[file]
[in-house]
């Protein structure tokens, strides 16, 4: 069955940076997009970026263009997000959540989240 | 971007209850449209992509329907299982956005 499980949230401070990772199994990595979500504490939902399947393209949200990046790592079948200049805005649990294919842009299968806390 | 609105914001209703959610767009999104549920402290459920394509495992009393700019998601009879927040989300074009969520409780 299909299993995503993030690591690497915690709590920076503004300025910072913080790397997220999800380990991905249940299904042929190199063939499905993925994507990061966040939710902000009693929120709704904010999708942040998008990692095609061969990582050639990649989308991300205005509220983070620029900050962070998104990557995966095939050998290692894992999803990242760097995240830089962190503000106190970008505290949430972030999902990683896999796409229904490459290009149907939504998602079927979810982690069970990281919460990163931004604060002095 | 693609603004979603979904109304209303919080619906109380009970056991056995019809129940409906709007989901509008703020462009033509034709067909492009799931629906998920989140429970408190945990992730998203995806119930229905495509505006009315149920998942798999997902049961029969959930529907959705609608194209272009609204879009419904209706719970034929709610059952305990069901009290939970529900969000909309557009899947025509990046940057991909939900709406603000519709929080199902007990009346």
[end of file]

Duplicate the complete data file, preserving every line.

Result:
[in-house]
């Protein structure tokens, strides 16, 4: 069955940076997009970026263009997000959540989240 | 971007209850449209992509329907299982956005 499980949230401070990772199994990595979500504490939902399947393209949200990046790592079948200049805005649990294919842009299968806390 | 609105914001209703959610767009999104549920402290459920394509495992009393700019998601009879927040989300074009969520409780 299909299993995503993030690591690497915690709590920076503004300025910072913080790397997220999800380990991905249940299904042929190199063939499905993925994507990061966040939710902000009693929120709704904010999708942040998008990692095609061969990582050639990649989308991300205005509220983070620029900050962070998104990557995966095939050998290692894992999803990242760097995240830089962190503000106190970008505290949430972030999902990683896999796409229904490459290009149907939504998602079927979810982690069970990281919460990163931004604060002095 | 693609603004979603979904109304209303919080619906109380009970056991056995019809129940409906709007989901509008703020462009033509034709067909492009799931629906998920989140429970408190945990992730998203995806119930229905495509505006009315149920998942798999997902049961029969959930529907959705609608194209272009609204879009419904209706719970034929709610059952305990069901009290939970529900969000909309557009899947025509990046940057991909939900709406603000519709929080199902007990009346």